Those of you in your 40’s and 50’s will remember Sunday evenings, taping the Top 40 with your finger on the pause button, so you didn’t get the DJ talking over the songs. We listen to those songs and went down to Woolies to buy the Singles and when we were old enough the albums on tape (for the Walkman)
Do people buy records and tapes anymore? Nope .. its all downloaded nowadays
Back then, the Record Companies was built around a model that sold singles, tapes and albums. In the 60s, my parents we listened to LP albums at home on their stereos. In the 80’s, I listened to music on my Walkman and later in that decade, on portable CD player.
However, things changed in 90’s with MP3 players. Digital recording meant that we could store thousands of songs on tiny, cheap and handy MP3 players. It meant we could take our music with us. But the digital format didn’t just change where we listened to music, it changed how we listened to music.
As a result, the British recording industry watched its revenue from the sale of music go from an industry high of £53.87 per person each year in 2000 to about £15.79 per person each year in 2014 (according to the IFPI)
.. but the record industry saw it coming!
iTunes was launched in 2001 and by 2003, 10m songs had been downloaded, by 2006, 1bn songs downloaded, 2010 - 10bn songs downloaded and 2013, 25bn songs downloaded
The big wigs in the record industry had decades to see what was happening to the record industry .. and that is what they did .. they just watched. They kept on burning CDs in spite of the intense deterioration in CD sales. They just carried on the way they had always done them because in the 60’s and 70’s, those ways had made them a shed load of money. But the world changed around them, and they did nothing. Why?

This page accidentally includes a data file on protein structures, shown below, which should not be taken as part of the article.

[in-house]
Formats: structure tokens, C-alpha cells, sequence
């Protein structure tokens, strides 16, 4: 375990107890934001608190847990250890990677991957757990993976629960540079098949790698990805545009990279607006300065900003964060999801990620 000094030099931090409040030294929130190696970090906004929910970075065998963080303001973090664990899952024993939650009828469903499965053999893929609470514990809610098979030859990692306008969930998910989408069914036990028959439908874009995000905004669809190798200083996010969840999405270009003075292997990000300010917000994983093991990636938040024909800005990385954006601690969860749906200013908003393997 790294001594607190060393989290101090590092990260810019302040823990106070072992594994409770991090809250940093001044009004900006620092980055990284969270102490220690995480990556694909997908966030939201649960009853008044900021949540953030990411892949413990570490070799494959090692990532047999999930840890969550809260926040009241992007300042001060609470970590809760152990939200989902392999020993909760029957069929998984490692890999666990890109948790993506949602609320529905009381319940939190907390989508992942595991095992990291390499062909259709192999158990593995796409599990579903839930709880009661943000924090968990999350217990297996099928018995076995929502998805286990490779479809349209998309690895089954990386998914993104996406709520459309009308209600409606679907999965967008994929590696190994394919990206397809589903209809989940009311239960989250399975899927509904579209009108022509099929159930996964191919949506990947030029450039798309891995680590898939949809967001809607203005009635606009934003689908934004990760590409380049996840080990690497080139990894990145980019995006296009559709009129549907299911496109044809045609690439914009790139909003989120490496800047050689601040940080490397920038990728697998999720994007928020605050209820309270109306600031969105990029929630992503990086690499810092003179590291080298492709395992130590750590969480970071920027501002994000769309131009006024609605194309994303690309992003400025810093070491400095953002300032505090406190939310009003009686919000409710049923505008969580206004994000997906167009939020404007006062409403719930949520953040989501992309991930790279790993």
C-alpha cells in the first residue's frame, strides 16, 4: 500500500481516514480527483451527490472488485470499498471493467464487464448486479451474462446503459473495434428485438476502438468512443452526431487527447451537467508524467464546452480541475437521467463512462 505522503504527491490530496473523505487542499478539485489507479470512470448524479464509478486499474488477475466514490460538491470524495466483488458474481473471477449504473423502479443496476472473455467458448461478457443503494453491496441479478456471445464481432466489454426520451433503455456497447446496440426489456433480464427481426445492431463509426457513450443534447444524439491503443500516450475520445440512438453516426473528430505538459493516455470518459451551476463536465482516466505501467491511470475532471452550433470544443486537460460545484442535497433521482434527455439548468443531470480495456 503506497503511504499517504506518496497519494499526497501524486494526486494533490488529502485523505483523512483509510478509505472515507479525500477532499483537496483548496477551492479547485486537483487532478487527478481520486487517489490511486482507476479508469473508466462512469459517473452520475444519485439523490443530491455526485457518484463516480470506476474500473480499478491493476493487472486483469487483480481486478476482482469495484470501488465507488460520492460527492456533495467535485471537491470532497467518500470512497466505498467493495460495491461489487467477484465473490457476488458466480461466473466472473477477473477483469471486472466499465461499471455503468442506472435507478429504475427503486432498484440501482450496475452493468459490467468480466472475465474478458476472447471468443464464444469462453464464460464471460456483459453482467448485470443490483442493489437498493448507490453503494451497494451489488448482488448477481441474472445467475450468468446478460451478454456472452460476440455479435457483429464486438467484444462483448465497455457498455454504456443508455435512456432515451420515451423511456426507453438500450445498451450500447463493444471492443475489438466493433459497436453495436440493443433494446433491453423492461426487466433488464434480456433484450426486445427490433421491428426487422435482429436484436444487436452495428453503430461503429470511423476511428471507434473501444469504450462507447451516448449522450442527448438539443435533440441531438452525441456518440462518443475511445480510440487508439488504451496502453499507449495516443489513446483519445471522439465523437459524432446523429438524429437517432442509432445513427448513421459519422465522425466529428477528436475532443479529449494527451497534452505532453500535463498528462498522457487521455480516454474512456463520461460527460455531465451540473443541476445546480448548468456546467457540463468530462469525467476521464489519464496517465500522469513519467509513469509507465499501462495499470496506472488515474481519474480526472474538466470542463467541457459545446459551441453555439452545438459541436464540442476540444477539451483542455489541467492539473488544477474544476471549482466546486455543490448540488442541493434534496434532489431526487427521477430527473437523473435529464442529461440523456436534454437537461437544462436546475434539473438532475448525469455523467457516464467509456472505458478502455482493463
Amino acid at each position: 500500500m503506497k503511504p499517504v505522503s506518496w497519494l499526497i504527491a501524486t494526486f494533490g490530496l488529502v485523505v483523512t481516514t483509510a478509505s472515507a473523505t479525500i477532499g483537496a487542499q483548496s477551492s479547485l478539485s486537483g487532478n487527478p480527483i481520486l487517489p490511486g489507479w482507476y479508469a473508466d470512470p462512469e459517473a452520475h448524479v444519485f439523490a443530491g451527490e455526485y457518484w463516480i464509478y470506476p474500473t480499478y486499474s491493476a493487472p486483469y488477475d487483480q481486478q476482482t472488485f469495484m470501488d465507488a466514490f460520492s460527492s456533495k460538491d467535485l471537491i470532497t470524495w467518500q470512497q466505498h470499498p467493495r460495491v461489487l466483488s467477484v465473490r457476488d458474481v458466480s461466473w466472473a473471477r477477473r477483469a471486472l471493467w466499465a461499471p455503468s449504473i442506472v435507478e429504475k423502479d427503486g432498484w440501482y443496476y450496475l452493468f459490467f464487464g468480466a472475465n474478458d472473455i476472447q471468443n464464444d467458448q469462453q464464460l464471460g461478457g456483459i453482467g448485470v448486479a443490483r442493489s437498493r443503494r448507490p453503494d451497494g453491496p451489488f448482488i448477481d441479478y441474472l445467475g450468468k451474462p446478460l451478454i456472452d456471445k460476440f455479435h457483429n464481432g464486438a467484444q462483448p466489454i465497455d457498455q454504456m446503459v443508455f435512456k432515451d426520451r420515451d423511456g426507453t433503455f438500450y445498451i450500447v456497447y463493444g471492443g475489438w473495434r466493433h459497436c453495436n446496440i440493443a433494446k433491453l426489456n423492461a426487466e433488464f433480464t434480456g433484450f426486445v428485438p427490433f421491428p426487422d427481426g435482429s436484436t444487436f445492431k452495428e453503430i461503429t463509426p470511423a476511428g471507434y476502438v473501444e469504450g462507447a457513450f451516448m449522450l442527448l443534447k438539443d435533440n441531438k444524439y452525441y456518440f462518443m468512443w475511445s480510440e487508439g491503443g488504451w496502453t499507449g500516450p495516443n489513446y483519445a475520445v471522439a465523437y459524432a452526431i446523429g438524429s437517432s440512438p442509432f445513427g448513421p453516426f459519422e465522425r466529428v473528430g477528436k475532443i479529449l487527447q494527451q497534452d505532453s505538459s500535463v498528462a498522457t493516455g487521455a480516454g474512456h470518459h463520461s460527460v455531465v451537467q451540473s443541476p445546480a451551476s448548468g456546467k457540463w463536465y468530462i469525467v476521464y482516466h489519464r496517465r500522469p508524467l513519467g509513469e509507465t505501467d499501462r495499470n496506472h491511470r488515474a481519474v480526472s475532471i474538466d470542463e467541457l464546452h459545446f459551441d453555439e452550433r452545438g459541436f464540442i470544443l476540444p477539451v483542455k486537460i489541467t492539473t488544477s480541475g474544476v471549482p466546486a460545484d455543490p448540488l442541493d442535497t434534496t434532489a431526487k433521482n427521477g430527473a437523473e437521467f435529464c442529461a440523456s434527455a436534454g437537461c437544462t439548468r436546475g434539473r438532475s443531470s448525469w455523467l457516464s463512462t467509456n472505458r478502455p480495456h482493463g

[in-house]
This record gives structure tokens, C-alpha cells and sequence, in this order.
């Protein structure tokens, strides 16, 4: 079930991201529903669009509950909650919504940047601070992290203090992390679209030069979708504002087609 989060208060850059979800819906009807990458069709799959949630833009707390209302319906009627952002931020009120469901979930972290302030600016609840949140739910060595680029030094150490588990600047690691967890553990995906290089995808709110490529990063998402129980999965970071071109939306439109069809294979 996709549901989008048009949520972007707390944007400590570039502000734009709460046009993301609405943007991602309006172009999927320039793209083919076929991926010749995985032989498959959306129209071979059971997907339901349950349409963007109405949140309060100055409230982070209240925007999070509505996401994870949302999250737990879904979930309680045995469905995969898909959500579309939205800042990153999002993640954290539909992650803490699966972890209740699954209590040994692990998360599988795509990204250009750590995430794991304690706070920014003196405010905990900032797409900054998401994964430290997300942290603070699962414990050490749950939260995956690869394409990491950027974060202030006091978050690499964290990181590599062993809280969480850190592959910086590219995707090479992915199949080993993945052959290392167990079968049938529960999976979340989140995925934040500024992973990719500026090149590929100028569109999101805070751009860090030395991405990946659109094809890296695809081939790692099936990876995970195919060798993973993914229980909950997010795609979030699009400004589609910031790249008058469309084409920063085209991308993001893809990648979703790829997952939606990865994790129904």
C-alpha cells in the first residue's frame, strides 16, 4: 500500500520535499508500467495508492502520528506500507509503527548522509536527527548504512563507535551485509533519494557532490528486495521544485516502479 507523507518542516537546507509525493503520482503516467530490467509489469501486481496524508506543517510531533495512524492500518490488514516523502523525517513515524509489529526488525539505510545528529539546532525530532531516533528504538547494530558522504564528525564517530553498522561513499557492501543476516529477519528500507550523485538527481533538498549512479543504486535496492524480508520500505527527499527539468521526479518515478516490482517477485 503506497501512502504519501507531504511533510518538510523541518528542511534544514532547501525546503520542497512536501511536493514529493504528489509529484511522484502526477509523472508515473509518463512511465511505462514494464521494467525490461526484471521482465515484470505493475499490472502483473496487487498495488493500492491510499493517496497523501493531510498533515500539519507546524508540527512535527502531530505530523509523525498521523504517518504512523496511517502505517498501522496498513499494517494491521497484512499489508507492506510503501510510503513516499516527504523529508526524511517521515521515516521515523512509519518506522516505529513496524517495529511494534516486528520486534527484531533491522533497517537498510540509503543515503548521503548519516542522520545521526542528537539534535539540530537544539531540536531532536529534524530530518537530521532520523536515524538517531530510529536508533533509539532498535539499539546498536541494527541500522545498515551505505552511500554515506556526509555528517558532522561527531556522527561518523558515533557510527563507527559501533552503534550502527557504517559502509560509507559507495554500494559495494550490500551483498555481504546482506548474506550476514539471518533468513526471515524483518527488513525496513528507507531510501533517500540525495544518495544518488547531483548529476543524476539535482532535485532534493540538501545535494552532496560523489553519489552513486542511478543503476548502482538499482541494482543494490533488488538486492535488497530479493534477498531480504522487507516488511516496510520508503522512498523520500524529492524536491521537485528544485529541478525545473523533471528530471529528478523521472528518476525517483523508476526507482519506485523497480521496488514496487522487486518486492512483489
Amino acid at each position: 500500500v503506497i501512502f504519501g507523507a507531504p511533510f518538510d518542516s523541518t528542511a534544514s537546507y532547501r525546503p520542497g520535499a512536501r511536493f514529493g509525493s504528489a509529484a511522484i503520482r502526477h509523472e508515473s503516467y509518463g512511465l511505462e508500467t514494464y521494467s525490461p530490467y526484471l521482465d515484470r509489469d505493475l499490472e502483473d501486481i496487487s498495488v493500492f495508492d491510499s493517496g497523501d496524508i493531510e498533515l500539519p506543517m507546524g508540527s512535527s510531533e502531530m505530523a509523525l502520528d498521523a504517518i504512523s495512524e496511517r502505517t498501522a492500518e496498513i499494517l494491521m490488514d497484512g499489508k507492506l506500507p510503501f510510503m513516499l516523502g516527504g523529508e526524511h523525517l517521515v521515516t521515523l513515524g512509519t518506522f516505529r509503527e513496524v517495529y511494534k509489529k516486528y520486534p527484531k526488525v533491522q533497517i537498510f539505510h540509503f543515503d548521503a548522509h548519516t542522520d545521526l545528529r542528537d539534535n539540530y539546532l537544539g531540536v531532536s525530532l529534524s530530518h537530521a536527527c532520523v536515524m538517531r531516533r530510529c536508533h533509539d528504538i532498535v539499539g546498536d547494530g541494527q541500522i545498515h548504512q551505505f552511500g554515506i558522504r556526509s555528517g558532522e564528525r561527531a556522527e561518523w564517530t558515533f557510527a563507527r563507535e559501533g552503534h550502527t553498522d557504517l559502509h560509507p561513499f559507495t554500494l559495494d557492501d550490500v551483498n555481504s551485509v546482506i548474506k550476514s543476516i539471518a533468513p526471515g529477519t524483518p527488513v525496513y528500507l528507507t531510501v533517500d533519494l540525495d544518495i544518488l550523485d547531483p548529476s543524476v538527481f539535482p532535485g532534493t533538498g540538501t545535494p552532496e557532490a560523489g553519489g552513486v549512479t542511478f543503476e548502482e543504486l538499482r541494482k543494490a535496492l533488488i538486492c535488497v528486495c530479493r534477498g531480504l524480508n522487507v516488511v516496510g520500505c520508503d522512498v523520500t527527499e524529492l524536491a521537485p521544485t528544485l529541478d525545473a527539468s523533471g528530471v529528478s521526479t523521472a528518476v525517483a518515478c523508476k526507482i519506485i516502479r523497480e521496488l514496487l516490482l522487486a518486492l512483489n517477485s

The record industry stubbornly failed to read the writing on the wall and change the way they did business.
… and now streaming is starting to take over from downloads, Apple and others have recognised this, and so Spotify and AppleMusic are taking the vanguard
The writing is now (and has been for the last five years) on the wall for the estate agency profession.
So what can the estate agency profession learn from the music industry? Estate Agents need to change the way they do business before there is no business to do.
Purplebricks and their gang have recognised that the British public perceive all estate estate agents to be the same… and we are all the same. We have created this monster called Rightmove, which means any Tom, Dick and Harry can start an Estate Agency from his Kitchen table and with £700 a month to RM, a couple of certificates from the HM Gov’t, a note from their Mum and a £200 website, can become an estate agent and play on the same playing field as your agency.
Rightmove was the savior of UK estate agency ,…. and, if we aren’t careful, its will become its ultimate destroyer.You had the chance to kill it with OnTheMarket, but most of you didn’t have the balls to jump ship, sitting on the fence to see what others would do .. problem is, 80% of the UK estate agents also sat on the fence
… and so, the Rightmove juggernaut continues with their fees going up by 10% a year.
The record industry could have recognised the way music was consumed and started their own iTunes, but instead just kept out banging CD’s. You, my estate agency friend, have a choice the way your business goes in the next 10 years.